IT Challenges of FATCA compliance
The incidence of US citizens holding unreported financial assets overseas is increasing. The United States government is losing substantial amount of revenue each year due to citizens owning and operating financial accounts in foreign jurisdictions and not paying tax on incomes generated from them.
To curb this problem, the US government enacted The Foreign Account Tax Compliance Act (FATCA) which requires citizens, including individuals who live outside the United States, to report their financial accounts held outside of the United States, and requires Foreign Financial Institutions (FIIs) to report to the Internal Revenue Service (IRS) about their US clients.
Preparing for FATCA compliance is quite challenging for FIIs as:
- Verification and due diligence procedures that accurately identify US accounts and further determine if FATCA is applicable have to be implemented.
- Financial institutions have to ensure the existing IT systems are geared to handle FATCA requirements without disturbing the operational efficiency.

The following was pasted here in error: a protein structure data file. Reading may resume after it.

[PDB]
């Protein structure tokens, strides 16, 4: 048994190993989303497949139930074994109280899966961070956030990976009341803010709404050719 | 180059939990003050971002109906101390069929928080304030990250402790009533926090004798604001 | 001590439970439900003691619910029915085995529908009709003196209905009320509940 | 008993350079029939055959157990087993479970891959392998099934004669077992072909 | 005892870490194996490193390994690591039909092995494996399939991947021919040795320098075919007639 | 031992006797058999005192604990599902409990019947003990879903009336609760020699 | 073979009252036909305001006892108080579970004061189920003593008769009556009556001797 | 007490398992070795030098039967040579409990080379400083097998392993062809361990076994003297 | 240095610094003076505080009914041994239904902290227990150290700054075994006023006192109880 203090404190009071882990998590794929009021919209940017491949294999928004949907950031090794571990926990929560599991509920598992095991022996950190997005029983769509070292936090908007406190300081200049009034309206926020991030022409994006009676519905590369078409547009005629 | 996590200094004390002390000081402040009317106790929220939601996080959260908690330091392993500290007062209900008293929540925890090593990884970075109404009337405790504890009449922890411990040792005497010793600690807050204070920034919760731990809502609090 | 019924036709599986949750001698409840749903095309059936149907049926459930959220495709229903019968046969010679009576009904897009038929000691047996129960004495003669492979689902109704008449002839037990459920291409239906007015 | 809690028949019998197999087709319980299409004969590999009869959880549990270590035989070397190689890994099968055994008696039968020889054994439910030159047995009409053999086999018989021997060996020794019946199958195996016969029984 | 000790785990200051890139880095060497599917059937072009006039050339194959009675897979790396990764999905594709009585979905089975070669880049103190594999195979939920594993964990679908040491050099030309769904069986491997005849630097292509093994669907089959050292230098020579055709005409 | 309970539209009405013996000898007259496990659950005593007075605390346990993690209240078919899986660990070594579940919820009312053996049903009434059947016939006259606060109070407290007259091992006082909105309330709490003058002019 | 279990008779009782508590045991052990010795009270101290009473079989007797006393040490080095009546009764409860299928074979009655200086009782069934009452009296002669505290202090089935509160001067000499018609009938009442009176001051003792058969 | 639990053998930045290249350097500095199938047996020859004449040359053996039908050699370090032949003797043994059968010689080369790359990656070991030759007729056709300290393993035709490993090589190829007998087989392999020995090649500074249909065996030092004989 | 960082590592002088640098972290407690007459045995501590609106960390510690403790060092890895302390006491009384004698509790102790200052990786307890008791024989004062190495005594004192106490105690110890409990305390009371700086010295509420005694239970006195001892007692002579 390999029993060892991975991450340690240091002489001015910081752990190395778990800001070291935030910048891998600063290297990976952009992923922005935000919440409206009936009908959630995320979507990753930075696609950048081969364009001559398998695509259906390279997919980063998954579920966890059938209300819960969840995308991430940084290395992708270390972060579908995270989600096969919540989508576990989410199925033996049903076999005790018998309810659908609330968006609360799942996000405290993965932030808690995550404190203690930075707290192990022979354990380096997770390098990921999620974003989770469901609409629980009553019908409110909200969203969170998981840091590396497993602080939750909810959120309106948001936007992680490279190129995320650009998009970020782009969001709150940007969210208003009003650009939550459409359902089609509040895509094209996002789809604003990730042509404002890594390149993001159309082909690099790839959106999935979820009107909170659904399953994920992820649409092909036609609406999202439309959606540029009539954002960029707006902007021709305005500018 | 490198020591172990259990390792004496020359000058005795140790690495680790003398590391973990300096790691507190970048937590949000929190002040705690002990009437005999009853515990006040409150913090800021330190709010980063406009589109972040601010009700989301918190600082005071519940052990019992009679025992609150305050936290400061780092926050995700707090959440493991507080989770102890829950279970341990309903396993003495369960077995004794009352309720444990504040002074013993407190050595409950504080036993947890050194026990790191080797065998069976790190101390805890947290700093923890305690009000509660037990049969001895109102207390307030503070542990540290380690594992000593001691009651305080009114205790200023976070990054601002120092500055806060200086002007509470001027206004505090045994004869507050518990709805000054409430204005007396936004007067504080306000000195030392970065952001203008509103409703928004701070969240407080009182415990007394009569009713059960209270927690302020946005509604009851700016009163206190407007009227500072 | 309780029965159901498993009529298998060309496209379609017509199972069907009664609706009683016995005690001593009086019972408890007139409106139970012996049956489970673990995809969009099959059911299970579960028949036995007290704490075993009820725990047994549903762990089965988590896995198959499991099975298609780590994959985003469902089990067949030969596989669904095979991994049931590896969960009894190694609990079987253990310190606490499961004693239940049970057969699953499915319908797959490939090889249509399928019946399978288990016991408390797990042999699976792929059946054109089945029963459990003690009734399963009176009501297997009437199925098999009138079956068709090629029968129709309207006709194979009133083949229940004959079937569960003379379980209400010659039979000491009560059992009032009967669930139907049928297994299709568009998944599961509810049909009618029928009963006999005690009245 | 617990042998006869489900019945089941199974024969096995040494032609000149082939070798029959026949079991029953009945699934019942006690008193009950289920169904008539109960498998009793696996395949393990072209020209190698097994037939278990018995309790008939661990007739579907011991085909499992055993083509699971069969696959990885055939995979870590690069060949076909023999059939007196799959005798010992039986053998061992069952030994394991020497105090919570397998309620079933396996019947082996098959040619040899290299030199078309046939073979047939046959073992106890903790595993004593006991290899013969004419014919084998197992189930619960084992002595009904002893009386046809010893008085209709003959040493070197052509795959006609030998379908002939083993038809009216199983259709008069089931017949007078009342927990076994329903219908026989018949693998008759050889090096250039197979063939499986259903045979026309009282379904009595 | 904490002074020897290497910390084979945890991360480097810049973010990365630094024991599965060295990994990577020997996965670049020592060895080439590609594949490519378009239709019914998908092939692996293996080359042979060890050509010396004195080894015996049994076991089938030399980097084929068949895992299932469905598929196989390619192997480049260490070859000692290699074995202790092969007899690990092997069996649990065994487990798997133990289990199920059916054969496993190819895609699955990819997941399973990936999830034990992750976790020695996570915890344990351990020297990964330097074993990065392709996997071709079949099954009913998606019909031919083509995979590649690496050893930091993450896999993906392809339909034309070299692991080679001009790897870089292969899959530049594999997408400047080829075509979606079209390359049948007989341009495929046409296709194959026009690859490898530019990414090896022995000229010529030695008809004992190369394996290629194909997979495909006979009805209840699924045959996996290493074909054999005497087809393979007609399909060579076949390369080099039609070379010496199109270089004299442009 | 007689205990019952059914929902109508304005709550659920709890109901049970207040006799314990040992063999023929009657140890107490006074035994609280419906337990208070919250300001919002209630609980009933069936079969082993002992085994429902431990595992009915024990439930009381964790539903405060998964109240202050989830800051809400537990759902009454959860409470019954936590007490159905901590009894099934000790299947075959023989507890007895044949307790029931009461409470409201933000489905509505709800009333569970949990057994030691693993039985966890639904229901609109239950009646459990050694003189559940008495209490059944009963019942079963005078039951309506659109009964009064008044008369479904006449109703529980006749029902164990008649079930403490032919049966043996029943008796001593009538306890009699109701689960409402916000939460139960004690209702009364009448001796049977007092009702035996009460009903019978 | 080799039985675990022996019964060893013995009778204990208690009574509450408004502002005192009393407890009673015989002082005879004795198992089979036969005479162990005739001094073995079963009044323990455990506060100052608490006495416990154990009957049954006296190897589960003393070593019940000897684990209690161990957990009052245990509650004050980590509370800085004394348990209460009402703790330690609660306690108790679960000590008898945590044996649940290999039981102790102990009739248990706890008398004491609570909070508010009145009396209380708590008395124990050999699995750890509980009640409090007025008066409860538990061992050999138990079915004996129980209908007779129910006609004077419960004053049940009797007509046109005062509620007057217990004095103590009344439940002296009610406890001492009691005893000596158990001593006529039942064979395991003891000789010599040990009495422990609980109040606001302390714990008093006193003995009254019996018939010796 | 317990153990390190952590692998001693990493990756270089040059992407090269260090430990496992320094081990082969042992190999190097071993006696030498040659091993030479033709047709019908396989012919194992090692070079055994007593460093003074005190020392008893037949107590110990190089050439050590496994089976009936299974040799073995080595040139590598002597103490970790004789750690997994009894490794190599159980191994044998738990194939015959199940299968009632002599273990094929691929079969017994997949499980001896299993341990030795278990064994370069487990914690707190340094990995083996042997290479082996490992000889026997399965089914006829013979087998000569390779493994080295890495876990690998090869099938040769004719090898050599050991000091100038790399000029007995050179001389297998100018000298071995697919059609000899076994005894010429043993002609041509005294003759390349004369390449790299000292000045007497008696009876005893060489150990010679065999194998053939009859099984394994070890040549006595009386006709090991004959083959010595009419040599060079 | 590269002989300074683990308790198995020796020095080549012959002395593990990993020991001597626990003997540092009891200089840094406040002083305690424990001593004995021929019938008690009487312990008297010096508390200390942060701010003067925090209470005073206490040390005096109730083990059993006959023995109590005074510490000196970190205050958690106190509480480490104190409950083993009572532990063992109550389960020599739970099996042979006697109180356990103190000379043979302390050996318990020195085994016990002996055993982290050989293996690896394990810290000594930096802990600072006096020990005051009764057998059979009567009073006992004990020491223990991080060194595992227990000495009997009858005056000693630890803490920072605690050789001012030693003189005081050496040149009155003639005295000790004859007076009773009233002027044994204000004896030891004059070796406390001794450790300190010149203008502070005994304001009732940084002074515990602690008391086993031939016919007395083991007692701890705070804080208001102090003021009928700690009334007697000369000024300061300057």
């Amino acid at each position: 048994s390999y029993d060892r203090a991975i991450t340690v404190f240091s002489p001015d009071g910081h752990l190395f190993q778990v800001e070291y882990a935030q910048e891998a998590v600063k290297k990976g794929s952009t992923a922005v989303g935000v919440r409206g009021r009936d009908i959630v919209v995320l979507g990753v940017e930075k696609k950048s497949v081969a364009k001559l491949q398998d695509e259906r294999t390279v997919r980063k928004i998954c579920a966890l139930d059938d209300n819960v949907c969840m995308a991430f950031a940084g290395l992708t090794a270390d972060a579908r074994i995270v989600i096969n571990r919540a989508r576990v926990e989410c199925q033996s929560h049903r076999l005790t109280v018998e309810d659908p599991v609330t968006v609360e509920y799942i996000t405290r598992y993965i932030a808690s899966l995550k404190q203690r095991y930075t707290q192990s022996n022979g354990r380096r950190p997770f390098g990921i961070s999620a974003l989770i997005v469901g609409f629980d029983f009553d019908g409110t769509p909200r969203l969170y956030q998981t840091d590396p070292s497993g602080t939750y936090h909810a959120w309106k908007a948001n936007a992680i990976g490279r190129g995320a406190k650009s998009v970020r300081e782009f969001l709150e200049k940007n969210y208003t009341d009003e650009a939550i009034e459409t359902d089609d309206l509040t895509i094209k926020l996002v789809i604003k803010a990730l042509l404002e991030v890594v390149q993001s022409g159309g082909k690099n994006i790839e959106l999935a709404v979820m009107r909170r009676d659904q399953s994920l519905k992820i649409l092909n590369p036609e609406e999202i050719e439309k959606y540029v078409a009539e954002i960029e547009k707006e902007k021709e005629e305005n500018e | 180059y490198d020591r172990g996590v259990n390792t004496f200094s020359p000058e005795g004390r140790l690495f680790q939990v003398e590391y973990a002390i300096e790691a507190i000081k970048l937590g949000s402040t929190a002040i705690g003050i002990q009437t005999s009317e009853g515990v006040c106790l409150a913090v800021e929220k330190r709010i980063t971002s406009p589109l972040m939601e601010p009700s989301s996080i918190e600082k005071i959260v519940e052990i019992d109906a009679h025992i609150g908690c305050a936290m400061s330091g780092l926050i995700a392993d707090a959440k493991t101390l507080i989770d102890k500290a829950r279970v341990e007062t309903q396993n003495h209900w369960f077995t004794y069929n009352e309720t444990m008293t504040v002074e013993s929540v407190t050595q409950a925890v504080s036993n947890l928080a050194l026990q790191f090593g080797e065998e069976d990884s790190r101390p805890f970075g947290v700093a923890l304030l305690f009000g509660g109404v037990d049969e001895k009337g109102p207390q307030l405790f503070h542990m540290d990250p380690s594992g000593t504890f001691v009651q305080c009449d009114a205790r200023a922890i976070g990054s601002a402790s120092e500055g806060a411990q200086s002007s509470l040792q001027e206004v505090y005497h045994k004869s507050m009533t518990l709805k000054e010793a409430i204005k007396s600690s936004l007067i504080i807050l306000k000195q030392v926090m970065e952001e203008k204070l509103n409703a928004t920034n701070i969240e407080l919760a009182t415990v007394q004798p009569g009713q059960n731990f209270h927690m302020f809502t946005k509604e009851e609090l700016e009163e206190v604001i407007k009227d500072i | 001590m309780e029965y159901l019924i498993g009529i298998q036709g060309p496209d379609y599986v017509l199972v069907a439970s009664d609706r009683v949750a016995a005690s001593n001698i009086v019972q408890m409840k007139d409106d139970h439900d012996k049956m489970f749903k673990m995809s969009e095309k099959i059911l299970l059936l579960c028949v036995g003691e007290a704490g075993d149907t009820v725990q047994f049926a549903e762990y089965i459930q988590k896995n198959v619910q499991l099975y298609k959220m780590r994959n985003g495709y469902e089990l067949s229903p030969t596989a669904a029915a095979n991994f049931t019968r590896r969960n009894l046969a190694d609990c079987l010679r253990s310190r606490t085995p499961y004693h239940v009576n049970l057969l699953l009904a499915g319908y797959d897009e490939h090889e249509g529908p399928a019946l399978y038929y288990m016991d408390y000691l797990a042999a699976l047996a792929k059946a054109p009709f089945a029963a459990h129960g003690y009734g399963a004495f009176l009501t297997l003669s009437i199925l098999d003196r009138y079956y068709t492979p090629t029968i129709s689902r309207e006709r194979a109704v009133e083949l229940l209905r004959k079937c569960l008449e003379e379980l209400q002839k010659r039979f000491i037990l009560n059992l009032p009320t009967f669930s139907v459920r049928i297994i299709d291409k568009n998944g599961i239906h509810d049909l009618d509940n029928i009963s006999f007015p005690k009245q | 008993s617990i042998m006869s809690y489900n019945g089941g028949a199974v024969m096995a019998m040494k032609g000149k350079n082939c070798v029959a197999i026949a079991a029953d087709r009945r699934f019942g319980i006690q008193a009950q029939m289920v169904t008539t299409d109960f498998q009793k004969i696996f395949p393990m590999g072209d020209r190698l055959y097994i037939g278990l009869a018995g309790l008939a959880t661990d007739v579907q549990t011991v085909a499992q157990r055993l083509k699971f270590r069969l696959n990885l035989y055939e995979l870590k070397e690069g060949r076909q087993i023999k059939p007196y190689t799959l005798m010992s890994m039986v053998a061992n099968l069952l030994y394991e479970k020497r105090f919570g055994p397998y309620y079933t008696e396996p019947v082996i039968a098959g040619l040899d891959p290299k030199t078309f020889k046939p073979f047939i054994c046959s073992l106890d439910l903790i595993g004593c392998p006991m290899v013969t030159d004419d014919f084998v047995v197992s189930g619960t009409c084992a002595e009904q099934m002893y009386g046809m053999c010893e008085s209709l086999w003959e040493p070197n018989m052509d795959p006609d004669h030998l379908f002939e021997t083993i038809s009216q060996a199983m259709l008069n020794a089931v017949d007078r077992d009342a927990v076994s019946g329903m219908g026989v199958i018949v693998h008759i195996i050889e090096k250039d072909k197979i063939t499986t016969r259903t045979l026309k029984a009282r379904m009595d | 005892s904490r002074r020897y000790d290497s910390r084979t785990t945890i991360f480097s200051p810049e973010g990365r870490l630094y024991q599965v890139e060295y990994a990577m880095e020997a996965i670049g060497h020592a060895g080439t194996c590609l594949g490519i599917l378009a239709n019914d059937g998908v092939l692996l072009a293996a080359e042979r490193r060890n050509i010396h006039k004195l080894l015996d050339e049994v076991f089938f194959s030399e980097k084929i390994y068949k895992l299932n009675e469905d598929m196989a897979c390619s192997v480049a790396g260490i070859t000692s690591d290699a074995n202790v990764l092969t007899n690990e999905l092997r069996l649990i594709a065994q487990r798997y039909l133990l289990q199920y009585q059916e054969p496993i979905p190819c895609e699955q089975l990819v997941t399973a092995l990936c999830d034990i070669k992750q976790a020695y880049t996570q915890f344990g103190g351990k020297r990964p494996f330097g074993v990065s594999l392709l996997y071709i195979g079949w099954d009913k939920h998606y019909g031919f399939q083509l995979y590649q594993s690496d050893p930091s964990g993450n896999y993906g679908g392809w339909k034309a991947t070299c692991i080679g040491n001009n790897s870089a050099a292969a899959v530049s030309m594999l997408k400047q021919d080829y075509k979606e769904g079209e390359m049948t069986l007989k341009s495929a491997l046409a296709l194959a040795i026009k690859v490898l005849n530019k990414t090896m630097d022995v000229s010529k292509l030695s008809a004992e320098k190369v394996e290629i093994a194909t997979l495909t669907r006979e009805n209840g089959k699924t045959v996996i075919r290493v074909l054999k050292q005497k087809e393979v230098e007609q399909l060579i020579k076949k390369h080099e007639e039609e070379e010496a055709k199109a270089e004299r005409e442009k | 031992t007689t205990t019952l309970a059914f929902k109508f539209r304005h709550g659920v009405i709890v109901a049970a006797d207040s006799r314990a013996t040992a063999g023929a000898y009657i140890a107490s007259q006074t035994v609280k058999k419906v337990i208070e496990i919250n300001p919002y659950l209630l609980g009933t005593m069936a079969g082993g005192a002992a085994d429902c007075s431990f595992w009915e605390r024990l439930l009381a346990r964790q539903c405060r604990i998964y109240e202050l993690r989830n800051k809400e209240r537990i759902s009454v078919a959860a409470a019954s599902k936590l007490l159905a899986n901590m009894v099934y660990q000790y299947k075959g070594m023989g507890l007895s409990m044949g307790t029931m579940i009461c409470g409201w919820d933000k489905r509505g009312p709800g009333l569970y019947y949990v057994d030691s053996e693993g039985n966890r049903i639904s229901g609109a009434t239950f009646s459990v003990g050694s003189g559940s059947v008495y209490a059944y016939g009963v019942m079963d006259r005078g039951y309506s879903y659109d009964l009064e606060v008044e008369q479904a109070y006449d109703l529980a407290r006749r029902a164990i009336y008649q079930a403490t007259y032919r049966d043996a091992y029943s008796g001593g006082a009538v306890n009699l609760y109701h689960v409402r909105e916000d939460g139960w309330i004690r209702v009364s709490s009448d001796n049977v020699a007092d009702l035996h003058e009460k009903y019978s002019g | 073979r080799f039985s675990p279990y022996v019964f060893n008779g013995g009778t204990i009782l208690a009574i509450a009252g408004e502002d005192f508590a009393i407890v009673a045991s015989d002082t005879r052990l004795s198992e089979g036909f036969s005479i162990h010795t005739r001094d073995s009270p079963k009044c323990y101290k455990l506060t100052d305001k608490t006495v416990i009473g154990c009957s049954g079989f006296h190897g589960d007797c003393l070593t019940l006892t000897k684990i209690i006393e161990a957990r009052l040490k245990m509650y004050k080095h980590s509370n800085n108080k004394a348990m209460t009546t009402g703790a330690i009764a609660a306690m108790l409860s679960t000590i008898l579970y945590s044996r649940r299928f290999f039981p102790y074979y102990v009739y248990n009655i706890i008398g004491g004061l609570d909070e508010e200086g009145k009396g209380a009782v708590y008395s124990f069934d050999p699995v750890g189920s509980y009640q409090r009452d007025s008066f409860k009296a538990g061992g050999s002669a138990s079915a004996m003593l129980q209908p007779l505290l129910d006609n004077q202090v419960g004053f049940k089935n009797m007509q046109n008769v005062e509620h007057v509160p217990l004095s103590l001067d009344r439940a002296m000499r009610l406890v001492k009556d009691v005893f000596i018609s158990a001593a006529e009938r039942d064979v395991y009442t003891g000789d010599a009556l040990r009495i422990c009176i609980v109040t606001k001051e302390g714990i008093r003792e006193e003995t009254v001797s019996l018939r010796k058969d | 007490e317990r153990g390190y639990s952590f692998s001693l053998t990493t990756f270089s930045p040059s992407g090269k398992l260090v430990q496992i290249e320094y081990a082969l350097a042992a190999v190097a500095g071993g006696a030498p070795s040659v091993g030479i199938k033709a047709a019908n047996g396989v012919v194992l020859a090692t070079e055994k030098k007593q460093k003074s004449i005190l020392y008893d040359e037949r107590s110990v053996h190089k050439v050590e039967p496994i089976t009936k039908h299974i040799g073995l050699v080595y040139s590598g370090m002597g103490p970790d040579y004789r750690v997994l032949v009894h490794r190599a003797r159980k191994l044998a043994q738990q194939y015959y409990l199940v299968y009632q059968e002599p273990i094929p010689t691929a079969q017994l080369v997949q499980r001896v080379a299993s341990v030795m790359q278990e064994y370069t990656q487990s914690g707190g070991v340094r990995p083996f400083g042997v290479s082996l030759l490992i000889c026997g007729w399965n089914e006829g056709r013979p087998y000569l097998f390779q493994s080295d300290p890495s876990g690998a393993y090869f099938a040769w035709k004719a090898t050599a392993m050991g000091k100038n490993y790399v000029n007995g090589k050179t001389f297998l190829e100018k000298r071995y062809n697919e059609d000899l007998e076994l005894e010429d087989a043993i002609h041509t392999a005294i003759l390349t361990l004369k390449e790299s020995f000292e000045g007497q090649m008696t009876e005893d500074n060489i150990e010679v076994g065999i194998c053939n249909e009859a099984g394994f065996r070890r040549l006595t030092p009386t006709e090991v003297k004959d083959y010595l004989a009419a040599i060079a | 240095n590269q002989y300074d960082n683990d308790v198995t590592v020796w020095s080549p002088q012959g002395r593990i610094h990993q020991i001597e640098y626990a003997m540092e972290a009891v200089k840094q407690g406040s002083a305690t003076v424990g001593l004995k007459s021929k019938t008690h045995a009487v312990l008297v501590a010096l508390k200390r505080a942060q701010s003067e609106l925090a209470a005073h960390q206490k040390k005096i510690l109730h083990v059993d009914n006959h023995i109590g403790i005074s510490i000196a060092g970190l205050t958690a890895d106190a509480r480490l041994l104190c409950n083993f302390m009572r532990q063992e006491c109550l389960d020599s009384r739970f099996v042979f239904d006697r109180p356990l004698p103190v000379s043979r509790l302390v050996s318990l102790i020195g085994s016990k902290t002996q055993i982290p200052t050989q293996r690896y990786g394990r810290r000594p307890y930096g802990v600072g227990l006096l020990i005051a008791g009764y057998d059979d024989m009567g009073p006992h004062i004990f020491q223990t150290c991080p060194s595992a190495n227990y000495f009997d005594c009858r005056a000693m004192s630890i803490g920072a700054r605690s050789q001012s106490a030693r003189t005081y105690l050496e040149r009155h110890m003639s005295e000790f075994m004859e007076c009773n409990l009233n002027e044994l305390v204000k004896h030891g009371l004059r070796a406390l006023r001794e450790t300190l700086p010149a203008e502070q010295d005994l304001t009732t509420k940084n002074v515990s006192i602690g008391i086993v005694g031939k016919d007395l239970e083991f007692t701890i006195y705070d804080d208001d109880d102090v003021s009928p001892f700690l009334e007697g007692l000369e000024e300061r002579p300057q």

- Complex scenarios have to be tackled with precision. Examples include:
- Handling several accounts and product types of an individual within the FFI, each related to a different type of product
- Handling multiple accounts spread across multiple branches, subsidiaries and business units
- Consolidating customer data collected across various systems
- Tweaking on-boarding procedures and systems to ensure that the missing KYC requirements are captured for both existing and new customers
- FATCA regulations with multi-layered requirements need to be converted into unambiguous business rules and implemented.
A healthy solution should enable banks to comply faster and not roil them. Banks must invest in a solution with robust data model that supports both current and future business requirements, be flexible to accommodate enhancements and add-ons in the future, improve efficiency and cause least disruption.
As the first step, banks should thoroughly assess their existing IT systems with respect to FATCA compliance. The systems have to be analysed against FATCA on-boarding, account identification, reporting and withholding requirements, and a detailed report identifying the business and IT gaps has to be prepared.
A webinar by my colleagues Subhasis Bandopadyay, Siddharth Sakhardande and Chiradip Ray in which they explain the four steps for effective FATCA compliance is quite comprehensive. They also give a live example of how a leading commercial bank in the US achieved the same.